The death of a student in India and the fatal bus accident that killed seven and injured dozens may be relatively small compared to bigger tragedies happening around the world. It maybe just one girl or one bus, but it is simply one too many for a small country like ours. However, as much as they are painful and they tear your hearts apart, the bitter truth is – they will keep happening more and more. Wider roads, faster vehicles and poor monitoring plus increased distractions from 3G/4G and smartphones.
They will also keep happening because we don’t learn from them. We just shrug them off with simplistic conclusions and we don’t do enough reflections and investigations on them. I am not saying that they will stop happening if we do. But I can bet there will be less of such incidents if we are bit more careful. For, investigations are not just to find who is at fault – or to start a blame game. They also provide useful recommendations as to what we can do in future to minimise such tragedies. They make us learn from our mistakes. And mistakes we would have made because nothing happens out of nothing.
Otherwise, what have we learnt from all the suicides so far? Nothing. What have we learnt from all the bus accidents so far? Nothing. What have we learnt from Wangdue Dzong fire? Nothing. This is because we close the cases too soon. We just want to bury our heads in the sand. I have no idea why we do that all the time.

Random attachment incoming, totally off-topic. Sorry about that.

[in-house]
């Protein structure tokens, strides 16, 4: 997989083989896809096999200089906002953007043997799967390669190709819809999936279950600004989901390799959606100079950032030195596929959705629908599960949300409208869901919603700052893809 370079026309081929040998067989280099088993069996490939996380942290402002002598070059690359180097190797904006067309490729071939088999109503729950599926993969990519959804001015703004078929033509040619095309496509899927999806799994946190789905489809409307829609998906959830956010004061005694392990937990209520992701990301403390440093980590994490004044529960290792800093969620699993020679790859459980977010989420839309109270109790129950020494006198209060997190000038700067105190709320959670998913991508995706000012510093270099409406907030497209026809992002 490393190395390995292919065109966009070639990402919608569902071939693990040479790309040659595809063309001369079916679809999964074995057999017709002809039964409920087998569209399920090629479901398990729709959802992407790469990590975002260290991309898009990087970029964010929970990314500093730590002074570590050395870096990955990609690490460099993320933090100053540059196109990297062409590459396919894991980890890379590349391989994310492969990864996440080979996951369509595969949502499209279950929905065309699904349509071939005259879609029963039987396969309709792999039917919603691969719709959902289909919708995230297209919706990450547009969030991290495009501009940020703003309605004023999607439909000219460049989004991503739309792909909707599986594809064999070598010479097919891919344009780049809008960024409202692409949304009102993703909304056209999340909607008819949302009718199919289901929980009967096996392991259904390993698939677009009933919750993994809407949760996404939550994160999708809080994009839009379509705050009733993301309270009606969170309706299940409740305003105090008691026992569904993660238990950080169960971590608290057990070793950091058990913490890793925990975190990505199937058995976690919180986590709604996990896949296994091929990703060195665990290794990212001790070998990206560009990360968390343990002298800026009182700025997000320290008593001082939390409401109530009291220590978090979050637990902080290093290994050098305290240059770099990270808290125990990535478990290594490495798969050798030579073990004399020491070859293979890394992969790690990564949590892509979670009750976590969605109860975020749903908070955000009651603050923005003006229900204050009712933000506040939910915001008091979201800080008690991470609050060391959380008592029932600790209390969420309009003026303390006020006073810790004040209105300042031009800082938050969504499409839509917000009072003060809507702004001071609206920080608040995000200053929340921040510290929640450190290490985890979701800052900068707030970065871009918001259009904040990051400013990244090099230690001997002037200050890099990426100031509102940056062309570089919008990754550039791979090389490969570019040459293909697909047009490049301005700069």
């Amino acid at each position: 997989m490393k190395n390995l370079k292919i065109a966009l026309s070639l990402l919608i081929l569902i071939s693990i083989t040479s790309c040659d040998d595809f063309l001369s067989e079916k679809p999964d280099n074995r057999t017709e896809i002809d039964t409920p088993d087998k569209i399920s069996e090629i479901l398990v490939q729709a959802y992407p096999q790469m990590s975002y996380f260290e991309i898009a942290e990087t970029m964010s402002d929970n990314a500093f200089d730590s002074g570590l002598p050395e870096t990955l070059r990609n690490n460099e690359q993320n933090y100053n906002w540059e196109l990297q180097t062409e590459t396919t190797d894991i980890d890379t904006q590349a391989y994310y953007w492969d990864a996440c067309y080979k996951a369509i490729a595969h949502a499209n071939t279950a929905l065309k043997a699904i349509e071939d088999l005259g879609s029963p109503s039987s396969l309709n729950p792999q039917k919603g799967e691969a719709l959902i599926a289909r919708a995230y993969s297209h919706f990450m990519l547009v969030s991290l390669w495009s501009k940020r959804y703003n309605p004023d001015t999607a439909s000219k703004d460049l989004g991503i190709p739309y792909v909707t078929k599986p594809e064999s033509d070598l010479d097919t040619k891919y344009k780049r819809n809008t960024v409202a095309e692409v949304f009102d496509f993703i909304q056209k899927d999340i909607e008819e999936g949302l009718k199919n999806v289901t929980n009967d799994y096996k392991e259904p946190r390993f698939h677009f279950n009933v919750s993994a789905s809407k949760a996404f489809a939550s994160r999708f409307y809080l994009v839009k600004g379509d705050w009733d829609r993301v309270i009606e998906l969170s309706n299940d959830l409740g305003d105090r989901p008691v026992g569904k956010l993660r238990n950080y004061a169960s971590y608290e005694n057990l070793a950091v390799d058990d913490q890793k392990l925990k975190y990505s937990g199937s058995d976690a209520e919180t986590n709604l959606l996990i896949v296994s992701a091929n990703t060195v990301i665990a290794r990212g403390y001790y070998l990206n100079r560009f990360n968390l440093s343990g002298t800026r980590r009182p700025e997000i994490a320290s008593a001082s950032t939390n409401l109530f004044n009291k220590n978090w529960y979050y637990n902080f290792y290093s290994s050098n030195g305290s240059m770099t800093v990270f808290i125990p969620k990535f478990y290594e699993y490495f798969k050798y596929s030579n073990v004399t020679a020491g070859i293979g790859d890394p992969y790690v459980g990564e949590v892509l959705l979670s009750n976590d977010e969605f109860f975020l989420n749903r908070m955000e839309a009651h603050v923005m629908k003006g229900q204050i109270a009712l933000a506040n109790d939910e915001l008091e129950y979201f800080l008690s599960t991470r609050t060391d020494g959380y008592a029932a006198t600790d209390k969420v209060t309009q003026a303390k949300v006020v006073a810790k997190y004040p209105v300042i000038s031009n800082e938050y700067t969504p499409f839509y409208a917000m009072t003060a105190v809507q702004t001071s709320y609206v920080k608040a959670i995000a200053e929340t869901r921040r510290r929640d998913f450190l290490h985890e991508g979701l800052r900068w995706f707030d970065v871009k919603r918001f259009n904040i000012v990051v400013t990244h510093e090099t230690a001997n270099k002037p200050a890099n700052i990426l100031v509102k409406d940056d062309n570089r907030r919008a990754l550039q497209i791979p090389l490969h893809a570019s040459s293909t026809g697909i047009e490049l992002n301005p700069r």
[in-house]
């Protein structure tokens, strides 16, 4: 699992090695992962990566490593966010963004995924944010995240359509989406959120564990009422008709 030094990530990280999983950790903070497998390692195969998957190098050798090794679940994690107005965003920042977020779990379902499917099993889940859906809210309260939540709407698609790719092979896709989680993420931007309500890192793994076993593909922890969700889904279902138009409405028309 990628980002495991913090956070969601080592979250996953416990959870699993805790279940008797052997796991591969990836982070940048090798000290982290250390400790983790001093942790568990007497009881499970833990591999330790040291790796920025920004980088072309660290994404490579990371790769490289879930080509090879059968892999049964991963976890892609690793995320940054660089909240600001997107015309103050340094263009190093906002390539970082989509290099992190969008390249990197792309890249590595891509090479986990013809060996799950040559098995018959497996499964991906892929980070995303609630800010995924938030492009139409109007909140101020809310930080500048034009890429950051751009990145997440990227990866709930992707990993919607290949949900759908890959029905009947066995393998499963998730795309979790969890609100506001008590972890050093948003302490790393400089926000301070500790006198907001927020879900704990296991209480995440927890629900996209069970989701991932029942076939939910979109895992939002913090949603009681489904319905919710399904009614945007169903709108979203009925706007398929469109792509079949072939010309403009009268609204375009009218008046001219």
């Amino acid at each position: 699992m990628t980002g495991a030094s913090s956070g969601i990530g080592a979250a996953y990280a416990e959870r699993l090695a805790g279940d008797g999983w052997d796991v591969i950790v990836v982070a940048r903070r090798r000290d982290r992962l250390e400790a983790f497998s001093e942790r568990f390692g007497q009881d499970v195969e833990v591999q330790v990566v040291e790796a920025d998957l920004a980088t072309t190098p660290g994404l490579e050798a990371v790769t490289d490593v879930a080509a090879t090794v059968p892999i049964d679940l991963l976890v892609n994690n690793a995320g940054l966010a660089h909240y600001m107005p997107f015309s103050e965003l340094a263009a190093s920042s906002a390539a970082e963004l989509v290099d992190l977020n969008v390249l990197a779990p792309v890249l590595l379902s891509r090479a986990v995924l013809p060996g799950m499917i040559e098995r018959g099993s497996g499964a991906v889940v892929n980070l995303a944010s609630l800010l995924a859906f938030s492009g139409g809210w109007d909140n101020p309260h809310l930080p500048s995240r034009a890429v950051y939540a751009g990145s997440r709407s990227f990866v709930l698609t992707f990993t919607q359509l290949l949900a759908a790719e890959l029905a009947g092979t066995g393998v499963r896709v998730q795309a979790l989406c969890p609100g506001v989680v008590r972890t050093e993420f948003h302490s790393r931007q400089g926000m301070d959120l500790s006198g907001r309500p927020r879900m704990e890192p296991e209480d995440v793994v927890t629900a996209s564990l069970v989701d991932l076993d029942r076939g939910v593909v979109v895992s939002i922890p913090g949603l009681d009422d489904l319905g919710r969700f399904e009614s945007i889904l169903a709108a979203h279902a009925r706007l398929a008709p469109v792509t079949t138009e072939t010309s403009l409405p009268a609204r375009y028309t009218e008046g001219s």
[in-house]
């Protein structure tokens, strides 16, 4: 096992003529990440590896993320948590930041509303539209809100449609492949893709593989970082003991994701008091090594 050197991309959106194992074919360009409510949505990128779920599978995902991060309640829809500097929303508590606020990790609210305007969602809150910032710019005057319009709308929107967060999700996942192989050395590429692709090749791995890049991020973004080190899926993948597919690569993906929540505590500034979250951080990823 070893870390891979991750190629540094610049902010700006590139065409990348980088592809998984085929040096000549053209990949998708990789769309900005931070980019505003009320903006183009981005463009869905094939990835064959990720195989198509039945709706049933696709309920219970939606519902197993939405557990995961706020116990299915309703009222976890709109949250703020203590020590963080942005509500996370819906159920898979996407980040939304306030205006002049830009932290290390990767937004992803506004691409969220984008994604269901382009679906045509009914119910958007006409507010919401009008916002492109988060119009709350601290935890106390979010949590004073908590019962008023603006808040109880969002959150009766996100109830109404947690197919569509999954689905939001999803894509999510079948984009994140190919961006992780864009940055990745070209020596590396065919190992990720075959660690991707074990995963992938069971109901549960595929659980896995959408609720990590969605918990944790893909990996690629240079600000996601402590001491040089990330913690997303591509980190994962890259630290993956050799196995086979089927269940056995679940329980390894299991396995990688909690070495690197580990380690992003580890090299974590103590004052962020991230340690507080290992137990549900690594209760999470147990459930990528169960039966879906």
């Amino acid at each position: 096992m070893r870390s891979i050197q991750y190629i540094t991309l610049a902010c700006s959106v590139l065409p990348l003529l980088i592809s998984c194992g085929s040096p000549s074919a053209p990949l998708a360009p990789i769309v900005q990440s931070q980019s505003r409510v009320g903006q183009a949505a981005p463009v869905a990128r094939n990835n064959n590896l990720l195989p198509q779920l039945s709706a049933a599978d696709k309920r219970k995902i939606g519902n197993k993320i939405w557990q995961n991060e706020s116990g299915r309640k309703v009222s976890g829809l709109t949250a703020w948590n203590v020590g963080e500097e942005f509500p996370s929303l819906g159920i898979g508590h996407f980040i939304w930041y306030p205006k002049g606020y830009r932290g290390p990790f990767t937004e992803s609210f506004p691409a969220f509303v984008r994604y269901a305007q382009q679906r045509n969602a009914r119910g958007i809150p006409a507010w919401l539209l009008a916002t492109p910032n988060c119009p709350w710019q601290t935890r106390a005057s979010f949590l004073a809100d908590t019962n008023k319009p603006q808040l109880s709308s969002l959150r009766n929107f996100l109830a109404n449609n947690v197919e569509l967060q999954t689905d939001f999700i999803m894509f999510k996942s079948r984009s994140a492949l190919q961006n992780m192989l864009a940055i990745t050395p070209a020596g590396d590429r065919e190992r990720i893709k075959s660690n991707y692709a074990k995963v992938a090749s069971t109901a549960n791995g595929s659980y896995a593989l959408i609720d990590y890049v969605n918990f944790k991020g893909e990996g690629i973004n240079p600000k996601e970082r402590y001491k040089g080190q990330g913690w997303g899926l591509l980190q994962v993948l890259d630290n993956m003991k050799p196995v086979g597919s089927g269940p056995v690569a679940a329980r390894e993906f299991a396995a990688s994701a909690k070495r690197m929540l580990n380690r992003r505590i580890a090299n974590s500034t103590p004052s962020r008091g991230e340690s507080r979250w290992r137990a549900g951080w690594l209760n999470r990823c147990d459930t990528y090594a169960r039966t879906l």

It might sound like I am nagging over a spilt milk – but I hope from now on we can go beyond the prayers and butter lamps, or Facebook condolences. If we really want to honour those who are gone for no reason, we should not let their deaths be in vain – at least. There should be thorough investigations. And findings should be kept as state secrets but released through the media – so that we are informed and people become wiser. I would assume that not all the fires are from short-circuits or from butter lamps; not all bus accidents are from mechanical failures or drunk driving and not all suicides are committed by the mentally ill.
Even after the initial shocks are over and tears have dried down, and a slice of our heart is gone forever with the embers of the cremation, a question will linger in our minds: Why did that happen? Was it a suicide? Was it the boulder that pushed the bus off-road? I hope we start getting some answers.
Otherwise to quote a cliche, history will repeat to those who don’t learn from it. My apologies if I am sounding bit heartless or ominous.